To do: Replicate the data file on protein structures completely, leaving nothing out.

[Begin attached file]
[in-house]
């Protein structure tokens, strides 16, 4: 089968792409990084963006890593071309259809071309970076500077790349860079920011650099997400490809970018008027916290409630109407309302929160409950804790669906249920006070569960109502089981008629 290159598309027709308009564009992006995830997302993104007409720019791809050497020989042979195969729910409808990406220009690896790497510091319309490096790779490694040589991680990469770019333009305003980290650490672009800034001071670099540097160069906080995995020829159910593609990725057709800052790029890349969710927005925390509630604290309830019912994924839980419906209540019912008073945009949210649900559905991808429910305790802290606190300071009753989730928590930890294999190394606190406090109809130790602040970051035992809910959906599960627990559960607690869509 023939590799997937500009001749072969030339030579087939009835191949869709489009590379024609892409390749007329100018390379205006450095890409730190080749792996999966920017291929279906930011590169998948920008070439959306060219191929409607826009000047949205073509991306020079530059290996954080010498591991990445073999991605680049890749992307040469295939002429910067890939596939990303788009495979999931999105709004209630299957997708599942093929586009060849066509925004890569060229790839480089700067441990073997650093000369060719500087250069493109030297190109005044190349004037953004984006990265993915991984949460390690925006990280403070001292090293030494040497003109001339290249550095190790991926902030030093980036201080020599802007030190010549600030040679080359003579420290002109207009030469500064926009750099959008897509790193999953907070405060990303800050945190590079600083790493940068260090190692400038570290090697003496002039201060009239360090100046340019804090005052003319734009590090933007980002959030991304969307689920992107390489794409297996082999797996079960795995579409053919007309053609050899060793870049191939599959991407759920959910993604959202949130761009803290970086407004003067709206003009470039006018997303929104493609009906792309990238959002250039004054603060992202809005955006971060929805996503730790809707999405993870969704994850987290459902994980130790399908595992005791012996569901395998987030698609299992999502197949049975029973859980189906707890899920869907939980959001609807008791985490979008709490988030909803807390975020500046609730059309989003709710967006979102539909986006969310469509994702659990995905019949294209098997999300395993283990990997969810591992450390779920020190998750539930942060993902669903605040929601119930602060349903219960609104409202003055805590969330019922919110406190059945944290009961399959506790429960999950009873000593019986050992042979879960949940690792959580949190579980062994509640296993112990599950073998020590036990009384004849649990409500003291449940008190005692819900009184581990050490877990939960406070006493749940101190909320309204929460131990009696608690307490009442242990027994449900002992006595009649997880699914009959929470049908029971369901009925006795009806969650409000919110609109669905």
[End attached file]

[in-house]
């Protein structure tokens, strides 16, 4: 089968792409990084963006890593071309259809071309970076500077790349860079920011650099997400490809970018008027916290409630109407309302929160409950804790669906249920006070569960109502089981008629 290159598309027709308009564009992006995830997302993104007409720019791809050497020989042979195969729910409808990406220009690896790497510091319309490096790779490694040589991680990469770019333009305003980290650490672009800034001071670099540097160069906080995995020829159910593609990725057709800052790029890349969710927005925390509630604290309830019912994924839980419906209540019912008073945009949210649900559905991808429910305790802290606190300071009753989730928590930890294999190394606190406090109809130790602040970051035992809910959906599960627990559960607690869509 023939590799997937500009001749072969030339030579087939009835191949869709489009590379024609892409390749007329100018390379205006450095890409730190080749792996999966920017291929279906930011590169998948920008070439959306060219191929409607826009000047949205073509991306020079530059290996954080010498591991990445073999991605680049890749992307040469295939002429910067890939596939990303788009495979999931999105709004209630299957997708599942093929586009060849066509925004890569060229790839480089700067441990073997650093000369060719500087250069493109030297190109005044190349004037953004984006990265993915991984949460390690925006990280403070001292090293030494040497003109001339290249550095190790991926902030030093980036201080020599802007030190010549600030040679080359003579420290002109207009030469500064926009750099959008897509790193999953907070405060990303800050945190590079600083790493940068260090190692400038570290090697003496002039201060009239360090100046340019804090005052003319734009590090933007980002959030991304969307689920992107390489794409297996082999797996079960795995579409053919007309053609050899060793870049191939599959991407759920959910993604959202949130761009803290970086407004003067709206003009470039006018997303929104493609009906792309990238959002250039004054603060992202809005955006971060929805996503730790809707999405993870969704994850987290459902994980130790399908595992005791012996569901395998987030698609299992999502197949049975029973859980189906707890899920869907939980959001609807008791985490979008709490988030909803807390975020500046609730059309989003709710967006979102539909986006969310469509994702659990995905019949294209098997999300395993283990990997969810591992450390779920020190998750539930942060993902669903605040929601119930602060349903219960609104409202003055805590969330019922919110406190059945944290009961399959506790429960999950009873000593019986050992042979879960949940690792959580949190579980062994509640296993112990599950073998020590036990009384004849649990409500003291449940008190005692819900009184581990050490877990939960406070006493749940101190909320309204929460131990009696608690307490009442242990027994449900002992006595009649997880699914009959929470049908029971369901009925006795009806969650409000919110609109669905």